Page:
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Rolling out a cleaning regime
14 May 2015
A pristine carpet enhances your image and the experience for customers or employees. But it’s also an asset in its own right, says Stephen Pinhorne, UK national sales manager of Truvox International
Even in an age of minimalist interiors with sleek and smooth surfaces, most of us still have a soft spot for carpeting and upholstery. From the deep pile in the boardroom to the more utilitarian covering in the back office or corridor, carpets are colourful and welcoming, cushion our step, and dampen the noise in a building bustling with activity.
But we need to tread carefully on this relatively big investment in fitting out a facility. It’s the role of your cleaning regime to preserve the appearance of carpet and upholstery, and prolong their life, giving you a better return on that hefty initial outlay.
A whole-life approach to carpet care starts with the material – natural or man-made, be it nylon, polyester or polypropylene – and recommended cleaning solutions. But the cleaning frequency, methods, and equipment used will depend on the setting and pattern of use. Measure up the floor space, cleaning time required and the amount of chemicals consumed to determine the most cost-effective cleaning method and the payback from automation.
Set up a schedule
A typical annual cleaning and maintenance plan will specify daily vacuuming, interim maintenance cleaning every week or fortnight, and deep restorative cleaning, probably quarterly. Interim cleaning involves ‘washing’ methods such as absorbent pads, dry foam shampoo or a dry powder cleaner. Spray extractors inject cleaning solution and extract dirt with a powerful vacuum. Light and compact options are available for even small venues.
A deep clean will remove any residue from these activities, but its main aim is to extract the embedded soil and refresh the texture of the carpet. This is the key to restoring that pristine look and improving indoor air quality. Deep cleaning is best achieved with a polymeric carpet cleaning solution that ‘encapsulates’ the soil. When the carpet is dry, this is then removed by vacuuming.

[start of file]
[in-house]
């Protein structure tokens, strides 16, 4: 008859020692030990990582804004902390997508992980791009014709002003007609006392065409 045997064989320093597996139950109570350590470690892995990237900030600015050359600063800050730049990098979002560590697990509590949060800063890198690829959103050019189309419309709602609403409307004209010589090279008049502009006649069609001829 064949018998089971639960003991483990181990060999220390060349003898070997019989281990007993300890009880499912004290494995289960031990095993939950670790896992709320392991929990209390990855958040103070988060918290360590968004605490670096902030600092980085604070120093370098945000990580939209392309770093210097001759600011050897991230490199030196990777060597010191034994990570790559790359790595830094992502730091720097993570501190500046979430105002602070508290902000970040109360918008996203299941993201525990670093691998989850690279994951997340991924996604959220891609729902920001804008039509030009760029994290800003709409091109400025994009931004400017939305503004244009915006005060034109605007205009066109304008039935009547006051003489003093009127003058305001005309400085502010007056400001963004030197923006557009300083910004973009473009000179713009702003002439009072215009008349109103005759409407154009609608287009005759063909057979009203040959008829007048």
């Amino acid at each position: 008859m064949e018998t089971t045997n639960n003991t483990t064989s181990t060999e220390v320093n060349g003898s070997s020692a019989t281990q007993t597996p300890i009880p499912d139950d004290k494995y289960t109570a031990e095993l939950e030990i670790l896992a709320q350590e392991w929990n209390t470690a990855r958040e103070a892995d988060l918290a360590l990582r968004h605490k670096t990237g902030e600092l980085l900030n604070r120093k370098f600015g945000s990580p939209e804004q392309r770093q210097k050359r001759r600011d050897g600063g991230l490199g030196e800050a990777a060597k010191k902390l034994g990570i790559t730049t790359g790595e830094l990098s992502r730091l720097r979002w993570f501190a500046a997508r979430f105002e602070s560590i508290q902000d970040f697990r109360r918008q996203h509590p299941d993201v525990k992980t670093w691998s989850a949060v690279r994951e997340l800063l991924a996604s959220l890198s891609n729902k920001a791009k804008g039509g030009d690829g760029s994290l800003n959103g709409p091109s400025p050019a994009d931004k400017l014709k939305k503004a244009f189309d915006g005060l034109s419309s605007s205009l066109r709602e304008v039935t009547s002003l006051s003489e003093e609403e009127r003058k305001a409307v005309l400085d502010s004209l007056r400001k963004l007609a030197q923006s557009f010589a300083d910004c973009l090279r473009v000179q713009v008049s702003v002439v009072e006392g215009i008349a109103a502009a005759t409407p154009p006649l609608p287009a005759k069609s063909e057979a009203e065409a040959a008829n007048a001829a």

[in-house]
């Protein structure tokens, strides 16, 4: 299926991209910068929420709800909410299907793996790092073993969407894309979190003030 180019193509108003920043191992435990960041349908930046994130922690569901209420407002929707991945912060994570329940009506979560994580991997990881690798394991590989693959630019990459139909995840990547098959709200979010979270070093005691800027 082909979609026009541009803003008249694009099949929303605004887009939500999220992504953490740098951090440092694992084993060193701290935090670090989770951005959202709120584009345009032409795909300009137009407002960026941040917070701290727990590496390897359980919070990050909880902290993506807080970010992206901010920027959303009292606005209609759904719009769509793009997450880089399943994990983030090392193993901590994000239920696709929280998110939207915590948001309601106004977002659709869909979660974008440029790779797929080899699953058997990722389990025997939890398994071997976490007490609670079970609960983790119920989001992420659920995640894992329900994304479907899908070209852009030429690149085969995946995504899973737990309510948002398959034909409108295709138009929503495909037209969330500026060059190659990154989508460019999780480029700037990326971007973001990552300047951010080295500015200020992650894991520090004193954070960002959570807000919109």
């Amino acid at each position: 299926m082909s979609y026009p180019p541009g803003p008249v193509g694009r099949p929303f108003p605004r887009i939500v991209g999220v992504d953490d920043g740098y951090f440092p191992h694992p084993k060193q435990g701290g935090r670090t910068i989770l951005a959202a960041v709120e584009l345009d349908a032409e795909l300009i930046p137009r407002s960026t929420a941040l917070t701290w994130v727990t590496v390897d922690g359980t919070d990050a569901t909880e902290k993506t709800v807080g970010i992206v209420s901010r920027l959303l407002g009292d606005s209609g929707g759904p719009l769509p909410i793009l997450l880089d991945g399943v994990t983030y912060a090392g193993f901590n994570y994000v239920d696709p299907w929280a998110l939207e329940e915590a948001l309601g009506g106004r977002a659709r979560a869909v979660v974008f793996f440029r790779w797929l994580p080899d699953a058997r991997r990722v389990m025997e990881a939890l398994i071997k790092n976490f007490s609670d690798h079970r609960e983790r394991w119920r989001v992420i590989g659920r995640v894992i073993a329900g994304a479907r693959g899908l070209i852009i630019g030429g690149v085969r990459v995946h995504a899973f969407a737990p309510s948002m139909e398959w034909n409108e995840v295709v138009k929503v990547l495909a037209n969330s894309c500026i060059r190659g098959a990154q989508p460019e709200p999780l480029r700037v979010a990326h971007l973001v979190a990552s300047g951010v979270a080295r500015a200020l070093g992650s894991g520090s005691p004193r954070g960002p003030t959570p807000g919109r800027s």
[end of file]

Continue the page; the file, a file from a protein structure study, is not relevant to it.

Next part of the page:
Choose the right equipment
As well as scheduling the right cleaning activity, a cost-effective cleaning regime will deploy the right equipment. There are a range of factors to consider. For example, there may be large expanses of carpet or small rooms. What kind of fixtures, fittings and furniture (with or without upholstery) need to be cleaned under or around? Do people carry hot drinks in the area, or eat at tables or their desks?
The versatility of a machine that can wash, scrub and dry different floor types may be invaluable. An advanced, multi-purpose scrubber-dryer will achieve this in one pass, leaving the surface of just about every type of hard and soft floor virtually dry.
Where carpet pile depth varies, a vacuum that automatically adjusts the brush head will save operatives time and the effort of making adjustments manually. The ability to work at a range of different speeds could also be a good option. As a general rule, a low speed is better for thick carpeting, while a higher speed is more effective on shallower carpets and bare floors.
Are some areas hard to reach? Again the right choice of equipment will save cleaning time and improve cleaning standards. Specify compact and light versions of scrubbers and vacuums designed for cleaning in confined spaces – from food service areas to beneath desks and beds.
Both upright and cylinder designs have their advantages. Don’t assume that upright vacuums are less manoeuvrable, as the newest models can lie almost flat to clean under obstacles. On-board accessories and tools can tackle ceilings or curtains, as well as upholstery and seating. One advantage of an upright vacuum is the option of a wider cleaning path, for large areas. Many upright models also have the ability to clean right up to the edge of a carpet, without the need to employ crevice tools. Back-pack variants come into their own on stairs and between seating.
Filtration systems are vitally important. Four-stage filtration, with HEPA 13 filters, is recommended to ensure vacuuming does not exacerbate the allergies of employees or customers.
Don’t forget training. Regular instruction in health and safety is essential. But education about battery maintenance, chemical dosage, storage and cleaning techniques will help to control costs as well as maintain high standards of cleanliness.